If I could remember …

Psalm 103_2.jpg

I suffer from the disease of forgetfulness.

Oh, I have a memory. It works well. But sometimes it works selectively.

I sometimes remember slights that have happened long ago. Those memories colour my present, even taint it. I have believed lies based on those experiences. Those lies have distorted my thinking. Those memories have had power that I did not even understand.

I remember good things. Things that filled my bucket. Things that blessed my soul. I have smiled and laughed as I have remembered. Those memories I hold close. They are dear.

I remember sadnesses. It took one song at an event this past Christmas for the tears to stream down my face in grief. I would love one more conversation. I crave the sage advice brought by the experience of years. I miss the friendship. I cherish all the moments that mentored my soul and spirit. But …

But I forget really well too. A lot of my forgetfulness has to do with the provision of God in my life. Over this past year, the times of silence, where I felt like He had withdrawn any sort of presence in my life were at the forefront of my mind and heart. God was silent. He must be far away. He must be displeased with me. He must be tired of the doldrums I found myself in. Gracious, I wanted to move on. I was sure He did too. But I felt stuck. I felt abandoned. I felt apathetic. Did any of it really matter? Really?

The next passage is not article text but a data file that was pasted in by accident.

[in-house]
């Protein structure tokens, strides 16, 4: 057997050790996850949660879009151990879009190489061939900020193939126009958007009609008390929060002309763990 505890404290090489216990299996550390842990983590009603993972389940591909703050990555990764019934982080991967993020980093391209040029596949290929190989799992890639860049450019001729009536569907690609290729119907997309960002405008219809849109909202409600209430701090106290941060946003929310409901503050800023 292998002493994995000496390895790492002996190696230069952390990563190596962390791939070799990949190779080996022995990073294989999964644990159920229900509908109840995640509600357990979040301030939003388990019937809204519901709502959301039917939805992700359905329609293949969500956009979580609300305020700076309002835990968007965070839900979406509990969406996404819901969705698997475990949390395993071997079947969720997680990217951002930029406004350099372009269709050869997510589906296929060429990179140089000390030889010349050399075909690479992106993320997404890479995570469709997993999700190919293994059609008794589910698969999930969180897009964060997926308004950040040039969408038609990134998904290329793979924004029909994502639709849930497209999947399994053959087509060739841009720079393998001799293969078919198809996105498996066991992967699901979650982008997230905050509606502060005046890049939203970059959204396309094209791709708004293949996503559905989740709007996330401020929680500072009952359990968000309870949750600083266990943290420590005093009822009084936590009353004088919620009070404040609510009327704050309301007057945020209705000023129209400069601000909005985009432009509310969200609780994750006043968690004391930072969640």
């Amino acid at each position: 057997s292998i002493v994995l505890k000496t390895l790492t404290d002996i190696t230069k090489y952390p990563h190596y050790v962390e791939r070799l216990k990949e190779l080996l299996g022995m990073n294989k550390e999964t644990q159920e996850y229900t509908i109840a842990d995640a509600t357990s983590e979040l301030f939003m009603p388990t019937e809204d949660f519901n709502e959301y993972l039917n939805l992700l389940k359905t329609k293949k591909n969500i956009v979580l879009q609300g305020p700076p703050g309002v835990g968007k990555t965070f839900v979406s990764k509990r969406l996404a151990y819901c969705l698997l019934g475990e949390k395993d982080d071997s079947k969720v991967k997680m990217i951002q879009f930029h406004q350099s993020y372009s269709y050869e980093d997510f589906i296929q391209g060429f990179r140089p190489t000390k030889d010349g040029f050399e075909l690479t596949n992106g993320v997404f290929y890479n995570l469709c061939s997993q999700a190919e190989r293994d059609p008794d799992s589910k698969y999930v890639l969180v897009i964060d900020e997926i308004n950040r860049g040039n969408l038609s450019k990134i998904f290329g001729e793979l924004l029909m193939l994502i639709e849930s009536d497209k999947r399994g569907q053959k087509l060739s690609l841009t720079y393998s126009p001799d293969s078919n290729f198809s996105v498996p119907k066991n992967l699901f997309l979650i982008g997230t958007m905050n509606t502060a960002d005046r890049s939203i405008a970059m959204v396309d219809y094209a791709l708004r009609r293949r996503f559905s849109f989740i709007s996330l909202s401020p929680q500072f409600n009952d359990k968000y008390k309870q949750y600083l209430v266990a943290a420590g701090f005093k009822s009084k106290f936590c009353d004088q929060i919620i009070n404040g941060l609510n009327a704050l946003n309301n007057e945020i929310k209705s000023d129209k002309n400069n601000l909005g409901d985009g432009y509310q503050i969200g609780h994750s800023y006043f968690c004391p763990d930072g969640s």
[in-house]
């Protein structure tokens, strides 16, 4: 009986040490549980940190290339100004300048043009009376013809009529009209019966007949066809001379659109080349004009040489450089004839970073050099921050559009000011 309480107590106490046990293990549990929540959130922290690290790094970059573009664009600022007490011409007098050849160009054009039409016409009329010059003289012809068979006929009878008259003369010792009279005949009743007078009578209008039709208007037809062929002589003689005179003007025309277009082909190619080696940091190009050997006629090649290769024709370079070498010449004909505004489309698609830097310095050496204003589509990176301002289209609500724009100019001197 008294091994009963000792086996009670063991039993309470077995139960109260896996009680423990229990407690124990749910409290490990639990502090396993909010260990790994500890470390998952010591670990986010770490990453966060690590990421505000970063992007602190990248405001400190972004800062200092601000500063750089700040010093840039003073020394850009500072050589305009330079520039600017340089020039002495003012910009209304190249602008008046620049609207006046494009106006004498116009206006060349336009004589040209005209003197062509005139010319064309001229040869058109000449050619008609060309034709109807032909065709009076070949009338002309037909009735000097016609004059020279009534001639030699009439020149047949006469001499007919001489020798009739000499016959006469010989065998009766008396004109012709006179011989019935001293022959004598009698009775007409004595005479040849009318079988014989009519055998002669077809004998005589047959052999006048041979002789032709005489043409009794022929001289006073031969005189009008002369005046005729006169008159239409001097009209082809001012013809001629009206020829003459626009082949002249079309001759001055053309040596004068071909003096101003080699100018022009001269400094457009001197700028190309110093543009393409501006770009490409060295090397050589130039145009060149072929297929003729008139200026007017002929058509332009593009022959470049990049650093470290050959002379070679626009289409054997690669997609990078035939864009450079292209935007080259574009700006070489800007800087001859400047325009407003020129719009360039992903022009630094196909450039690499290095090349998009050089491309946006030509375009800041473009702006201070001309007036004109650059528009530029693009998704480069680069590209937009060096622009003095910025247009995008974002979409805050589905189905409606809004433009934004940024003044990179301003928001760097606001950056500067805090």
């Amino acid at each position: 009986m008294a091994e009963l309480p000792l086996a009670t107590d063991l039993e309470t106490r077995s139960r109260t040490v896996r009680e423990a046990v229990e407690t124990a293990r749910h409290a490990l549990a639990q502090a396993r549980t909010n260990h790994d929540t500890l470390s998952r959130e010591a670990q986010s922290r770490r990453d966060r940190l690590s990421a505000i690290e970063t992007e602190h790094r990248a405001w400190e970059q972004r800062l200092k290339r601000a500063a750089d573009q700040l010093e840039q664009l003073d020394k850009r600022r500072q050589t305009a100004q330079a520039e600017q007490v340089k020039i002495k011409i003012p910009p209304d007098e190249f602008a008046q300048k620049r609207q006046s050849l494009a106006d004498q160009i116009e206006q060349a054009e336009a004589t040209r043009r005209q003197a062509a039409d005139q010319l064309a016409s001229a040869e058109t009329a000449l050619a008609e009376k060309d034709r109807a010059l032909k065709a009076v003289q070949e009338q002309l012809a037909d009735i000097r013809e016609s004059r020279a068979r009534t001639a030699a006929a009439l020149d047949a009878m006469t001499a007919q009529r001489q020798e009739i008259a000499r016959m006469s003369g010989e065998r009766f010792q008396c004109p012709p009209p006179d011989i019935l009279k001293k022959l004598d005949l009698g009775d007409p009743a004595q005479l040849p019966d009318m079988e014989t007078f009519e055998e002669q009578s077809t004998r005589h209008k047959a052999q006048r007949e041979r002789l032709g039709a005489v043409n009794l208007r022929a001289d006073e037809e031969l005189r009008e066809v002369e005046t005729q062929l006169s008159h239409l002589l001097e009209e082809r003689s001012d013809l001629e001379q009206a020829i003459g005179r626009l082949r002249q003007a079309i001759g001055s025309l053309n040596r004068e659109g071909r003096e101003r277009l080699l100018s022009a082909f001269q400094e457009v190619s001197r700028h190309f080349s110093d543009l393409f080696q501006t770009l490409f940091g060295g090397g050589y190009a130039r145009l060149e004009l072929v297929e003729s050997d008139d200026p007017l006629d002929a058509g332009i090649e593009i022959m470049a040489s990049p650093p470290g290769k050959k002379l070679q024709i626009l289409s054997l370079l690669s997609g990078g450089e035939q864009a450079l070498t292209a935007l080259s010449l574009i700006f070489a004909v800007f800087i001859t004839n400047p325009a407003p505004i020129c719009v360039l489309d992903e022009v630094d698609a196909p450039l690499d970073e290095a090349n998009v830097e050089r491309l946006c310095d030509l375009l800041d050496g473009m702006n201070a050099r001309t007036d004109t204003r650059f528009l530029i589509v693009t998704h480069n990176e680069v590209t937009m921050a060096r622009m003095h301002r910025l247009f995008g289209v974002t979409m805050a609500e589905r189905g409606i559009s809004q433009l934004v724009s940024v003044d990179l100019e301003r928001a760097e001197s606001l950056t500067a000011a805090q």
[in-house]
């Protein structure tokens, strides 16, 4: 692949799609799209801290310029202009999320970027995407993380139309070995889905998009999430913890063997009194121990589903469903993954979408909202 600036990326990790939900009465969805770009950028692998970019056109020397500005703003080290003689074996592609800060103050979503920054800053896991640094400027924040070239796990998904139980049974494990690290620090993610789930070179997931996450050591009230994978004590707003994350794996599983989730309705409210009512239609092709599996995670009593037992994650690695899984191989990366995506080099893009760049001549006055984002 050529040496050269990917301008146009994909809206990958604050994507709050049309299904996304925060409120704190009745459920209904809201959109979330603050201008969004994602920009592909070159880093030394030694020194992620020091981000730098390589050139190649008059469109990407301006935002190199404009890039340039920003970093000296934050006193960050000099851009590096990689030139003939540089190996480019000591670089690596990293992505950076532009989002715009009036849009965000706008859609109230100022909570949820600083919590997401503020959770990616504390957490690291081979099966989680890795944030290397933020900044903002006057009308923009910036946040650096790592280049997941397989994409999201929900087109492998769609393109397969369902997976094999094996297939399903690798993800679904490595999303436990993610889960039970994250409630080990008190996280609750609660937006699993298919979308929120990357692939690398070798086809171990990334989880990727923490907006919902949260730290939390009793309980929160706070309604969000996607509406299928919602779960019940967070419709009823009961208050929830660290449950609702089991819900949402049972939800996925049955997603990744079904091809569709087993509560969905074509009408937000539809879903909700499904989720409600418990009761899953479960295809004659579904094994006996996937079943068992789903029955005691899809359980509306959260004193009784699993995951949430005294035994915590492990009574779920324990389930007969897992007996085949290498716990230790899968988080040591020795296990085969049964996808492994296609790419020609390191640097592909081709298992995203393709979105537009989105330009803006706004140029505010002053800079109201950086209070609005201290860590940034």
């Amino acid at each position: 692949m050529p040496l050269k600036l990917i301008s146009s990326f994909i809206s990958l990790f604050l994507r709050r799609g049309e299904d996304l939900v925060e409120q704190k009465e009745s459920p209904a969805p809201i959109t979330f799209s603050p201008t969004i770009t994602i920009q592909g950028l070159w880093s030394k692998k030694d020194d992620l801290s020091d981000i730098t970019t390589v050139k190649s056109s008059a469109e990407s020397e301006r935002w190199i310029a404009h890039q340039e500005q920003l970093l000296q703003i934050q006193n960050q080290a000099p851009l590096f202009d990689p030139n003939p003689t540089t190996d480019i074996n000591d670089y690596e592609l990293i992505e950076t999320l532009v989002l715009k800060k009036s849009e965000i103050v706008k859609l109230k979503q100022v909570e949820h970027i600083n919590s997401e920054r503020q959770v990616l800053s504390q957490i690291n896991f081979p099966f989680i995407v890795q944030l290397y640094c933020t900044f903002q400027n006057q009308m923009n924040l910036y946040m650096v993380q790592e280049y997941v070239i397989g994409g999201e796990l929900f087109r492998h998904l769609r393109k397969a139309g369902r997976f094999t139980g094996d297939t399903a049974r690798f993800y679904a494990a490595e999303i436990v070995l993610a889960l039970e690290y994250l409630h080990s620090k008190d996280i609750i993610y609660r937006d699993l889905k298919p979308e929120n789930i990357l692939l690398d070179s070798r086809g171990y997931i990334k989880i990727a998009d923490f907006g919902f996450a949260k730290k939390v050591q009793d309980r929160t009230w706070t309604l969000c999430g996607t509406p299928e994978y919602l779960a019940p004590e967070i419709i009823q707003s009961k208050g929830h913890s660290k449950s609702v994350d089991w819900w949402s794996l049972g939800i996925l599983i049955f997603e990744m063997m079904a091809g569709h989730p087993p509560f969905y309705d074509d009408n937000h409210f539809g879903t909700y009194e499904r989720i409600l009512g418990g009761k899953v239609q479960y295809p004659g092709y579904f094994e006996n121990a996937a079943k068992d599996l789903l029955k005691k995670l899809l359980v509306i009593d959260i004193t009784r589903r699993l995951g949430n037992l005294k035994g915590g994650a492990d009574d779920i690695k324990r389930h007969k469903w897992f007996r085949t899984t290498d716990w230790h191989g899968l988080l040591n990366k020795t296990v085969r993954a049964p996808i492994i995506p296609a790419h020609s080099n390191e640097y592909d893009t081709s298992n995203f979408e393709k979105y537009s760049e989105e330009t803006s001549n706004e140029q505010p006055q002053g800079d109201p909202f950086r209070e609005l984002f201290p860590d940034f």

I’m so grateful that God’s moving in my life is not dependent on my memory. I’d be so sunk if it was. But it’s not. Instead, God keeps moving, keeps speaking, keeps lavishing love on me especially when I recognize absolutely none of it. Thank goodness! In the middle of my doldrums, when I was truly desperate for a touch from Him, He showed up. He wasn’t subtle either. My pencil scribbled as fast as it could. The tears ran down my cheeks as I sat completely alone. I was overwhelmed by the presence of my God. I was undone by His love for me. I had forgotten. Or maybe, I had chosen not to remember how good my Father is. Instead of berating me for my short memory, my Father wrapped His arms of love around me and spoke to the deep places of my soul. Instead of being frustrated with me, He comforted and encouraged. Instead of accusing, His calm assuaged my spirit. I was brought back in. I found solace. It became well.

I know the time will come when I forget again. I will feel like an outsider. I will be convinced of a lie. But in addition to God’s Word that shows me how amazingly loving my God is, I have the reminders I’ve written down. I’ll need to read them. I’ll need those tangible reminders. My God is the One who draws near.


Praise the Lord, my soul, and forget not all His benefits – Psalm 103:2 (NIV)


Hillsong United’s So Will I

Matt Redman’s It is Well With My Soul


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